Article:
What lead paint forms must owners of rental homes give to new tenants?
Before renting a home built before 1978, the property owner and the new tenant must sign two copies of this
Tenant Lead Law Notificationand Tenant Certification Form, and the property owner must give the tenant
one of the signed copies to keep. If any of the following forms exist for the unit, tenants must also be given a
copy of them: lead inspection or risk assessment report, Letter of Compliance, or Letter of Interim Control.
This form is for compliance with both Massachusetts and federal lead notification requirements.
What is lead poisoning and who is at risk of becoming lead poisoned?
Lead poisoning is a disease. It is most dangerous for children under six years old. It can cause permanent harm
to young children's brain, kidneys, nervous system and red blood cells. Even at low levels, lead in children's
bodies can slow growth and cause learning and behavior problems. Young children are more easily and more
seriously poisoned than others, but older children and adults can become lead poisoned too. Lead in the body of
a pregnant woman can hurt her baby before birth and cause problems with the pregnancy. Adults who become
lead poisoned can have problems having children, and can have high blood pressure, stomach problems, nerve
problems, memory problems and muscle and joint pain.
How do children and adults become lead poisoned?
Lead is often found in paint on the inside and outside of homes built before 1978. The lead paint in these homes
causes almost all lead poisoning in young children. The main way children get lead poisoning is from swallowing
lead paint dust and chips. Lead is so harmful that even a small amount can poison a child. Lead paint under
layers of nonleaded paint can still poison children, especially when it is disturbed, such as through normal wear
and tear and home repair work.
Lead paint dust and chips in the home most often come from peeling or chipping lead painted surfaces; lead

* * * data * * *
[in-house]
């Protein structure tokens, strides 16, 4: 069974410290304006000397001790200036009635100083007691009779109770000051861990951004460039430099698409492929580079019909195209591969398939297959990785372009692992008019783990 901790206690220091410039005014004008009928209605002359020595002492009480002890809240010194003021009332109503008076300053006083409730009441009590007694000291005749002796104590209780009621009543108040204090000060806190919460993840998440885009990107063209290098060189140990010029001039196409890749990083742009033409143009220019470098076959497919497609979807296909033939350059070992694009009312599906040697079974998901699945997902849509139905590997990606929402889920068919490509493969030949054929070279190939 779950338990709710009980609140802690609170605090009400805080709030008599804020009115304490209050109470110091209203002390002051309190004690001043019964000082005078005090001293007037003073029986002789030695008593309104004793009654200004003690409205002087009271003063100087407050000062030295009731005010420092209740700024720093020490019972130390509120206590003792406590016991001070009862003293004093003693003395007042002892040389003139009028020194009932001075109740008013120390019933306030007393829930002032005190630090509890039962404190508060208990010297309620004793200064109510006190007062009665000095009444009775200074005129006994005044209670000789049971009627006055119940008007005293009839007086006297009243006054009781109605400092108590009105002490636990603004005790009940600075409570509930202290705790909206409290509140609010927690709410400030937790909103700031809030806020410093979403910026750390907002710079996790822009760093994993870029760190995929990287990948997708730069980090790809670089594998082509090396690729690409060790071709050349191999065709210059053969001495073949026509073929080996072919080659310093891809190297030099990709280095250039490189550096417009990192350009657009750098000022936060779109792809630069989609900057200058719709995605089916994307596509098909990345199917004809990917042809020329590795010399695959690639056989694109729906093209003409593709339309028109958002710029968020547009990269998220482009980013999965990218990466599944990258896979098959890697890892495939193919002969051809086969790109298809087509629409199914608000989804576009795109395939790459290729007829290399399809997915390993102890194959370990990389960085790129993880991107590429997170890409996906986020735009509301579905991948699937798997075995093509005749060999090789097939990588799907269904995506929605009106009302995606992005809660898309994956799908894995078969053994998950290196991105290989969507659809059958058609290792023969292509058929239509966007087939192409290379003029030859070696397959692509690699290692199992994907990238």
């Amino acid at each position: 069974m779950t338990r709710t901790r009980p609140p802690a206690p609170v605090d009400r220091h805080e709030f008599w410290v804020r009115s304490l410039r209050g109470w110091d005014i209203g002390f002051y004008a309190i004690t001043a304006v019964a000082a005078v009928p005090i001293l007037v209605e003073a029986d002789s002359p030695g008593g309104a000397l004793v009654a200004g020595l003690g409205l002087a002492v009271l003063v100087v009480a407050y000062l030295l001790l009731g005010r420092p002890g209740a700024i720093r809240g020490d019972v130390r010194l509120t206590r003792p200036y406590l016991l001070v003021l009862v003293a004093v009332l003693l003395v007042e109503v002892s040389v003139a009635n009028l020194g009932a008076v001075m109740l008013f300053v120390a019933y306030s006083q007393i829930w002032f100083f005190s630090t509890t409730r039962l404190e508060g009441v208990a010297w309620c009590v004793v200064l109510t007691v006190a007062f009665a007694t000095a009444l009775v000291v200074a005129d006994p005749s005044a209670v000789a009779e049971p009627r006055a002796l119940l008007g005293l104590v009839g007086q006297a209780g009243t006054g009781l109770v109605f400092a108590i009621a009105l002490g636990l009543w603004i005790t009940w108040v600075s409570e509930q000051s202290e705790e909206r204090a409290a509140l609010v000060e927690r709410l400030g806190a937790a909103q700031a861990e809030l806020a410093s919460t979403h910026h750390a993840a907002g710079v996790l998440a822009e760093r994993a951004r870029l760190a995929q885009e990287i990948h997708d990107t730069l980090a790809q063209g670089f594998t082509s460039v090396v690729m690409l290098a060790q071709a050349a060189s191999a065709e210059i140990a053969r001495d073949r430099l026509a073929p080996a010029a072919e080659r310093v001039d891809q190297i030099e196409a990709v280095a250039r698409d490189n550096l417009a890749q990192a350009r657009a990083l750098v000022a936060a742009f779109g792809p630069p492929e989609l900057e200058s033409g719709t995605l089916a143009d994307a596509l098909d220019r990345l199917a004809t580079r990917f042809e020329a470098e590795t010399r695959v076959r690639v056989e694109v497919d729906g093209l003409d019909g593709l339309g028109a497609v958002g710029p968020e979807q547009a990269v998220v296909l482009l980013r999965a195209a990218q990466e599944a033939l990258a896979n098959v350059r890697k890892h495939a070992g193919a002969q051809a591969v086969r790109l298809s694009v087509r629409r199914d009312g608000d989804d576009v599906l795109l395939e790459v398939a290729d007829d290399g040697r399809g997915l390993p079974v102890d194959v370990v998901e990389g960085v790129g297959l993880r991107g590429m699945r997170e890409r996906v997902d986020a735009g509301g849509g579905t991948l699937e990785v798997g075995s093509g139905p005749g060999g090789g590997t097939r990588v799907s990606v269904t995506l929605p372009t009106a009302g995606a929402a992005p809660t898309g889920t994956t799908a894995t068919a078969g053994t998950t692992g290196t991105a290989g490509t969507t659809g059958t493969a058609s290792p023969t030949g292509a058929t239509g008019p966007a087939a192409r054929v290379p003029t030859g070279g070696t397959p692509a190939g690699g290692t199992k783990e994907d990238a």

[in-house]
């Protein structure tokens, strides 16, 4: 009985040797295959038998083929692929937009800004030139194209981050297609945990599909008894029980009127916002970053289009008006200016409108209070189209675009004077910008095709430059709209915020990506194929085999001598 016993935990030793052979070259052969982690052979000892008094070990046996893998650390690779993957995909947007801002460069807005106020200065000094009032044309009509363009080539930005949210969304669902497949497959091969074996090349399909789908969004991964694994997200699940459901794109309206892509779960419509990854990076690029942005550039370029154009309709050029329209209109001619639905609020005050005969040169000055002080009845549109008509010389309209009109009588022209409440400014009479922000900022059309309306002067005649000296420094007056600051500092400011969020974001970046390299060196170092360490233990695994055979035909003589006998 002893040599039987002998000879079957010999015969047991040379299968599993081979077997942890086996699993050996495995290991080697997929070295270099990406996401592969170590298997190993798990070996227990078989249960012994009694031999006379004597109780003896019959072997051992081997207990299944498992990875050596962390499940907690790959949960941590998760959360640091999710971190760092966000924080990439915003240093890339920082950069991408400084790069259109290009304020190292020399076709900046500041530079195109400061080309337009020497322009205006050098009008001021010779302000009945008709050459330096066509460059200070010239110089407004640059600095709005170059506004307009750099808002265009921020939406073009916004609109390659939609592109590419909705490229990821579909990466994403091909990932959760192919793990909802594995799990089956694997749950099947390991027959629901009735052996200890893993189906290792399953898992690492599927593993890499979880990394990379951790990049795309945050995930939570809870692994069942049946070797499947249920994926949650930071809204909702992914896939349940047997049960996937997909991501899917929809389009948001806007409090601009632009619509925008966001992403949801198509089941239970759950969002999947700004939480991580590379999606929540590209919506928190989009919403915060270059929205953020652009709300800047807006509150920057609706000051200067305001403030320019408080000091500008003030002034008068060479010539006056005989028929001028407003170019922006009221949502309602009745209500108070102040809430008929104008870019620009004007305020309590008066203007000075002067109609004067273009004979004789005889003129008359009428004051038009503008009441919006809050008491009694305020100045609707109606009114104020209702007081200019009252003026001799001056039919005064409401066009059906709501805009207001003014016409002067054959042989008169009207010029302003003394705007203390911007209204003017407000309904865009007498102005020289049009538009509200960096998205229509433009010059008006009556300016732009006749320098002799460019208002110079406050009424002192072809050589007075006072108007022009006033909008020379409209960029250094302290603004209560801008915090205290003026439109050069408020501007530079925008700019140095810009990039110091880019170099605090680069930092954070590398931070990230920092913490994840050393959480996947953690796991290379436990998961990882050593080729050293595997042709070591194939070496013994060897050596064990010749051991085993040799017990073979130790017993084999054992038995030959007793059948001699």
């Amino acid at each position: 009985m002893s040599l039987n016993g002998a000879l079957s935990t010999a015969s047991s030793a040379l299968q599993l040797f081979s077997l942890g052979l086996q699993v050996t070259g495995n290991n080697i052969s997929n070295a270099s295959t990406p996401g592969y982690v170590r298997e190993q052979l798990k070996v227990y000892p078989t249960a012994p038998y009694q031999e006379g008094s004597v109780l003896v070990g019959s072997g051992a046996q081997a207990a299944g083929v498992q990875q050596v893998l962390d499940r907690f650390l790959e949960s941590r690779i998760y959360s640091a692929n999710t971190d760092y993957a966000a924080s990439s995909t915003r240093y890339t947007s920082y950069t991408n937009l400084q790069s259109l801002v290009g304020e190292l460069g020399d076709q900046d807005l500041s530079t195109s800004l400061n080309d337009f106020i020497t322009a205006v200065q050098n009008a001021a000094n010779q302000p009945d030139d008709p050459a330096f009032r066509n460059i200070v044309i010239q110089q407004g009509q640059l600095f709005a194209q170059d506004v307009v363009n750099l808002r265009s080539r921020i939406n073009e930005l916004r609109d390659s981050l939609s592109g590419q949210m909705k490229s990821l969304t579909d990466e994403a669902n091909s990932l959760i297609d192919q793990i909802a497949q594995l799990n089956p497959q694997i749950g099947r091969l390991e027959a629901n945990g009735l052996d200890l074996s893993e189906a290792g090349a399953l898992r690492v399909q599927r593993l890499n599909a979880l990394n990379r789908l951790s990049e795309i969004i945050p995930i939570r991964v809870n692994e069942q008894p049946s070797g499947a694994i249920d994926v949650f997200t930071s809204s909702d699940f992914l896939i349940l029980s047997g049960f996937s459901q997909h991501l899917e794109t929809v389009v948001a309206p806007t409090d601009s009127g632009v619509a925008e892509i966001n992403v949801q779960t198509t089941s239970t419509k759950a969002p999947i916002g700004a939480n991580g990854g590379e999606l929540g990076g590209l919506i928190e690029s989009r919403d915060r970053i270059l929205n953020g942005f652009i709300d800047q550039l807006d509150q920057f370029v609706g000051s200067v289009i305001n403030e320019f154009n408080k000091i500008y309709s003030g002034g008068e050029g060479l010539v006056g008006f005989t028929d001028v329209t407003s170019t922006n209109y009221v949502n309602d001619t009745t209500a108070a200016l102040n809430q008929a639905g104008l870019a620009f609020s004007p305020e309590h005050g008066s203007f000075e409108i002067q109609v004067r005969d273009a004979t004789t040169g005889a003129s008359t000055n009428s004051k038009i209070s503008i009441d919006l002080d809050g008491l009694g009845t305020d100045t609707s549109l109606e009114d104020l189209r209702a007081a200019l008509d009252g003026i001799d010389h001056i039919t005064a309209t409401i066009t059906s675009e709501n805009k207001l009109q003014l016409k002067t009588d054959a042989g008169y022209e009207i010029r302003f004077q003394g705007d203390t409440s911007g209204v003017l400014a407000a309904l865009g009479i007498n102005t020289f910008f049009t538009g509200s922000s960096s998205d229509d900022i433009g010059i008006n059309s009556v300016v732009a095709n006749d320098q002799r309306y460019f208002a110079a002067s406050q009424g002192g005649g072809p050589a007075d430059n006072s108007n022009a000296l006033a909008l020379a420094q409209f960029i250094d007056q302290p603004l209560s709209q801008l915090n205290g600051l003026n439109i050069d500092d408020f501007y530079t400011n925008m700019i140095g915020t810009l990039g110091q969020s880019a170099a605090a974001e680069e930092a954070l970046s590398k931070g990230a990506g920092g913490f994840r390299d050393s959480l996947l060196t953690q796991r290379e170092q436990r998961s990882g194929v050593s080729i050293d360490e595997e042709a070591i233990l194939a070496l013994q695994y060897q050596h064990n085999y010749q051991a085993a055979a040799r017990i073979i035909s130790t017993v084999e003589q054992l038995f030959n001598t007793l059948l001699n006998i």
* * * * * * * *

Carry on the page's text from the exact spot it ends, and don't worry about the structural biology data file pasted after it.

paint on moving parts of windows or on window parts that are rubbed by moving parts; lead paint on surfaces
that get bumped or walked on, such as floors, porches, stairs, and woodwork; and lead paint on surfaces that
stick out which a child may be able to mouth such as window sills.
Most lead poisoning is caused by children's normal behavior of putting their hands or other things in their
mouths. If their hands or these objects have touched lead dust, this may add lead to their bodies. A child can also
get lead from other sources, such as soil and water, but these rarely cause lead poisoning by themselves. Lead
can be found in soil near old, lead-painted homes. If children play in bare, leaded soil, or eat vegetables or fruits
grown in such soil, or if leaded soil is tracked into the home from outside and gets on children's hands or toys,
lead may enter their bodies. Most adult lead poisoning is caused by adults breathing in or swallowing lead dust
at work, or, if they live in older homes with lead paint, through home repairs.
How can you find out if someone is lead poisoned?
Most people who are lead poisoned do not have any special symptoms. The only way to find out if a child or
adult is lead poisoned is to have his or her blood tested. Children in Massachusetts must be tested at least once a
year from the time they are between nine months and one year old until they are four years old. Your doctor,
other health care provider or Board of Health can do this. A lead poisoned child will need medical care. A home
with lead paint must be deleaded for a lead poisoned child to get well.